Being a parent is mentally and emotionally tough at times. Factor in a chronic illness like Type 1 diabetes and you will definitely have your hands full more times than not. It presents challenges for you and for your child.
When my son was diagnosed with Type 1 diabetes I had a lot of emotions and thoughts running through my head. As a parent you ask yourself, “Was this my fault? Did he get this from me?”
My son’s team of doctors spent time explaining to us that while Type 1 diabetes can be genetic or it can also be caused by a viral infection in a person’s body. That reasoning does little to ease the guilt a parent feels when their child is diagnosed with an auto-immune disorder like this. During the first few years I would ask myself occasionally if my son was being punished for something I had done in life? Did I somehow cause my child to develop Type 1? The answer is no and I know that, but I think it’s natural for a person to try to find understanding in such randomness.
After raising such an easy-going child for almost eight years, the first three years after my son was diagnosed was physically hard on my husband. The fear of hypoglycemic, or low blood sugar, episodes in the middle of the night kept him from getting more than a few hours of sleep. My husband would stay awake long after my son and I went to sleep to take blood sugar readings for the simple purpose of trending my son’s blood sugar. He would spend hours looking at numbers to determine when my son would need adjustments to his insulin dosage. He wasn’t fully trusting of handing over a three-month snapshot to my son’s endocrinologist and them understanding what was happening. After my son was put on an insulin pump and a continuous glucose monitor my husband was able to get more restful sleep, but he still monitored and trended blood sugar readings himself.
After a child receives their Type 1 diabetes diagnosis the doctors will tell you that there will be times of sadness and even depression, especially through the teen years. It’s something that you tuck away at the back of your mind and attempt to keep from happening. You can’t stop it no matter how hard you try. Your child will have feelings of sadness. Every child wants that feeling of belonging and being like everyone else. When saddled with an illness or condition it is always a thing that makes them different. And they hate it. I can’t count how many times over the years I’ve heard, “I just want to be like everyone else and do what they do without having to stop and check my blood sugars!” The feel like an outcast and it makes them question themselves and their faith.
At School, He’s On His Own
During elementary school my son didn’t run into situations that made him feel badly about his diagnosis. It wasn’t until those dreaded teen years in high school that he had to deal with situations that made him sad, uncomfortable and downright mad about his diabetes. As I’ve mentioned before my son was an athlete in school. He is a charismatic kid who can put people at ease and makes friends easily.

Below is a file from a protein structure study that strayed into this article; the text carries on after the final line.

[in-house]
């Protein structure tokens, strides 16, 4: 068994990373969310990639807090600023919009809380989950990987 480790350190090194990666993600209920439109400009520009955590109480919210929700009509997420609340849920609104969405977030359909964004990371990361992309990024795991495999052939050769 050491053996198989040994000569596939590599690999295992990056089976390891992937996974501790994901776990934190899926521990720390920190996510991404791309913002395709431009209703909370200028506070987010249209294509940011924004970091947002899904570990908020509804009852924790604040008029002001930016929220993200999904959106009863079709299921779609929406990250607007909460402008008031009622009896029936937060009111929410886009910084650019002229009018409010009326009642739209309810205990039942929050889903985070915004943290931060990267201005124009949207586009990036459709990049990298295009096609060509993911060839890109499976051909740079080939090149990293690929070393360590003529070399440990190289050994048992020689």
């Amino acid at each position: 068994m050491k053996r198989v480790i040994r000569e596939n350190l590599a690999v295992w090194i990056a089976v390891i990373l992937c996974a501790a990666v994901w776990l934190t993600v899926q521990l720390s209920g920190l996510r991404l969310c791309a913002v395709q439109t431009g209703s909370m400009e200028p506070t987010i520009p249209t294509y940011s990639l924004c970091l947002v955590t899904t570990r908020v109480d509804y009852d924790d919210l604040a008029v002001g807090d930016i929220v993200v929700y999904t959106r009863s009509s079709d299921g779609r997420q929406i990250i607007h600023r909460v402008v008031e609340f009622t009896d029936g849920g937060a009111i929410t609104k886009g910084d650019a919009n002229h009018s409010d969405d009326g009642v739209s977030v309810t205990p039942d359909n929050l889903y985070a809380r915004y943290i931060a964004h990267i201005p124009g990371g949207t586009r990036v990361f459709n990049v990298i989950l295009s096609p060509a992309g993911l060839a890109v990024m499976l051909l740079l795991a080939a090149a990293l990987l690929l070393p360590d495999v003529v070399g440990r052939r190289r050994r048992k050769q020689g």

During his freshman basketball season, I discovered that some of the seniors on the basketball team referred to my son as “diabetes boy” instead of his name. My son had not mentioned it to us because he didn’t want to make a big deal of it or make himself stand out any more than he already did. Fortunately, he had a wonderful coach that my husband felt comfortable enough to speak to and it was addressed in a manner that didn’t bring attention to my son, but the actions of those few boys.
Fall was all about football and with football comes homecoming – pep rallies, parades, dances. Our school has a co-operation agreement with a neighboring town and our schools combined to form our football team. As the homecoming week wound down his sophomore year, the student body of both schools gathered for the pep rally. The seniors took the stage to speak to the crowd and get them pumped up for the game that evening. One of the senior boys from my son’s school mentioned that he was the only player from his school that was in attendance. A few of the other seniors corrected him and let him know that my son was in the crowd, to which he replied across the speaker, “Oh, he doesn’t count because he has diabetes.” I was not in attendance that day but was told that the gymnasium went quiet. I can’t imagine the emotion my son felt as all eyes turned to him. All he wants is to be like everyone else and in that instance, he was singled out for the one thing that he has no control over.
What’s Right for Him
Over the years, my husband and I have been very upfront and honest with my son and fostered a trusting relationship with him that he feels comfortable sharing thoughts and feelings with us. My son’s doctors were right; the teen years have been the hardest. My son has seen a counselor in the past, but it just wasn’t the right environment for him to share his feelings about his diagnosis and how it affects his life. As a family, we continue to be open about how it affects him and his transition from high school to college.
My son also finds comfort in the friends he’s made at a yearly American Diabetes Association summer diabetes camp. Next time I’ll talk about camp and what he’s gained from being around kids who go through the same things that he does.
Every child has struggles; how do you help your child handle difficult situations?
Presented by: Tamara Martin
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